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MYTHOLOGY. An Introduction To Mythology and the Greek Gods & Goddesses Mr. Dewalt English I WHS. What Is a Myth? . Myths are traditional stories, rooted in a particular culture, that deal with gods, goddesses, and other supernatural beings, as well as human heroes.

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mythology

MYTHOLOGY

An Introduction To Mythology and the Greek Gods & Goddesses

Mr. DewaltEnglish I

WHS

what is a myth
What Is a Myth?
  • Myths are traditional stories, rooted in a particular culture, that deal with gods, goddesses, and other supernatural beings, as well as human heroes.
  • Myths often embody religious beliefs and values and explain natural phenomena.
  • Every early culture has created their own myths.
mythology continued
Mythology Continued
  • Myths surround our daily lives.
  • What are some examples of myths that you are aware of?
myths found today
Myths Found Today
  • Did you eat Cereal for breakfast?
  • Research is being conducted on Mars.
  • What did Cupid send you for Valentine’s Day?
  • It’s Thursday. Is it May or June though?
  • Cereal from Cerealia; a festival for Ceres the Roman goddess of the harvest.
  • Mars is the Roman god of war.
  • Cupid young Roman god.
  • Thursday- Thor; Norse god of thunder.
  • May- Maia; Greek goddess of the fields.
  • June- Juno; Roman goddess of marriage and women.
mythology cont
Mythology Cont.
  • Originally, myths were used to explain the cause and occurrence of phenomena in the natural world.
  • With the advancement of science though, these tales have become more for entertainment purposes rather than to instruct people.
so what exactly is a myth
So What Exactly is a Myth?!
  • A myth is a traditional story, rooted in a particular culture.
    • Deals with gods and other supernatural beings.
    • Can also deal with human heroes.
    • Often embody religious beliefs and values and explain natural phenomena.
    • Myths can also detail why things occur in life such as the changing of the seasons or reason for human suffering.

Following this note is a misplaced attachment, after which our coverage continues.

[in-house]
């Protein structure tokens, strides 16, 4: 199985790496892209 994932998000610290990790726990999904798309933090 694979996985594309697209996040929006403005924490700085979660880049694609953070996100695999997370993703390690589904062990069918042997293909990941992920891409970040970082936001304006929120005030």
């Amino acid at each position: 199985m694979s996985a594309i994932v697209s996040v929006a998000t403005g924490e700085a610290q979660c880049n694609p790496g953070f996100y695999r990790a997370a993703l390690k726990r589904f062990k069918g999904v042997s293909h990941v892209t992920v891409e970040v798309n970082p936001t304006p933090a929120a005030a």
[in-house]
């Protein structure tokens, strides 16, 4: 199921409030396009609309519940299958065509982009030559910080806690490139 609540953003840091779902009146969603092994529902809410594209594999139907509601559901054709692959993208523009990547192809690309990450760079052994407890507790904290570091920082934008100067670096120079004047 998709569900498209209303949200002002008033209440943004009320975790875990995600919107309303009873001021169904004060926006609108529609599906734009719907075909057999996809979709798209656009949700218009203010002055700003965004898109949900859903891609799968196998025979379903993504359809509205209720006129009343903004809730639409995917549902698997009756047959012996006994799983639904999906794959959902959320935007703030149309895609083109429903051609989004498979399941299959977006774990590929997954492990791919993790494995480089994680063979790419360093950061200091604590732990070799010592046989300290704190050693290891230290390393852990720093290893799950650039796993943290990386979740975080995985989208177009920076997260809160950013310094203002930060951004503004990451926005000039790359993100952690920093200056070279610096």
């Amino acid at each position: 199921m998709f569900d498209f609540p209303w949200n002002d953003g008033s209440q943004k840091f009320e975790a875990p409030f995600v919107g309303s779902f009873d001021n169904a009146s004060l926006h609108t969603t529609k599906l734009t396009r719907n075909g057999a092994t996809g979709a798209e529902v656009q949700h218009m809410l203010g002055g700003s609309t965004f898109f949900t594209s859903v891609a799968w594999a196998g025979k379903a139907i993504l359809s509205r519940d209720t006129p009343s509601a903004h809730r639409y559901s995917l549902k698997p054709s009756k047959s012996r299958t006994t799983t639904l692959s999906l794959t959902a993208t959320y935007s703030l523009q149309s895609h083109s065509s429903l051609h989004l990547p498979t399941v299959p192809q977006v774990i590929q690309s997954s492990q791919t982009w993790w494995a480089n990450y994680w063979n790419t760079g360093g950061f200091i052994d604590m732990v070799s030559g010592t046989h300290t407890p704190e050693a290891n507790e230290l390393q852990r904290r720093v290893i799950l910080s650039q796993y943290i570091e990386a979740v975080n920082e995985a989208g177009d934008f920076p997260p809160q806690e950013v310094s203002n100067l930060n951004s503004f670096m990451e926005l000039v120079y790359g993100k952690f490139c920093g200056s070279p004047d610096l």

types of myths
Types of Myths
  • Creation Myths
  • Origin Myths
  • Social Myths
  • Ritual Myths
  • Describe how the world or universe came into being.
  • Explain the beginning of customs or names of objects .
  • Reinforce or explain social values or practices.
  • Explain performance of rituals and religious practices .
words we ve acquired from myths
Words We’ve Acquired from Myths
  • Narcissism
    • To love oneself: Narcissus.
  • Nemesis
    • Someone who wants to bring about vengeance; goddess of vengeance.
  • Meander
    • Ancient Greek river Maiandros or Maeander; a bend in a river; verb form means to wander aimlessly.
  • Stoical
    • School of Greek philosophy that believed people hoping to be wise should be free of joy, grief, and passions.
myths explain natural occurrences
Myths Explain Natural Occurrences
  • Examples?
  • Gaea and Ouranos
  • Thunder and lightning (Zeus)
  • Earthquakes (Poseidon)
  • Seasons (Persephone & Demeter)
  • The sun rises (Greece: Helios’ chariot, Egypt: Ra and Semektet)
myths explain fundamental philosophical questions
Myths Explain Fundamental Philosophical Questions
  • Early Greeks as proto philosophers
    • Attempting to answer fundamental questions
      • Where did we come from?
      • Who created the universe?
      • Is there life after death?
    • To explain is to control
    • Comfort in knowing
myths explain culture and institutions
Myths Explain Culture and Institutions
  • Why women

couldn’t vote

  • To explain is to control
  • Athena and Poseidon both want to rule and protect Athens
  • Gift contest
    • Poseidon=saltwater well (useless)
    • Athena=olive tree (olive, wood, oil)
  • Men vote for Poseidon, women for Athena
  • Athena wins
  • Poseidon flood the Attic plain
  • Athenians blame the women, take away vote
myths as means to instruct
Myths as Means to Instruct
  • Myths often relay a message or moral
    • Teach cultural traditions, values
    • Icarus—life has limits
    • Narcissus and the dangers of pride and self love
myths to explain history
Myths to Explain History
  • A biased version of history
  • Reinforce Greek culture and power
  • Trojan War
  • Crete and King Minos
  • Founding of Rome
    • Founded by sons of Mars
  • Gave tellers sense of identity, sense of place
myths to entertain
Myths to Entertain
  • People were illiterate in early Greece
    • Couldn’t read or write
  • Entertainment in an oral culture
    • Blood, shock, exciting tales
  • The Heroes
    • Herakles, Odysseus, Theseus, Jason
    • Stronger, smarter, more handsome than mere mortals
    • Nobility in humanity
    • Humans are better than gods
important greek gods goddesses
Important Greek Gods & Goddesses
  • Zeus
  • Hera
  • Athena
  • Ares
  • Aphrodite
  • Demeter
  • Hephaestus
  • Hades
  • Poseidon
  • Apollo
  • Artemis
  • Dionysus
  • Hestia
  • Hermes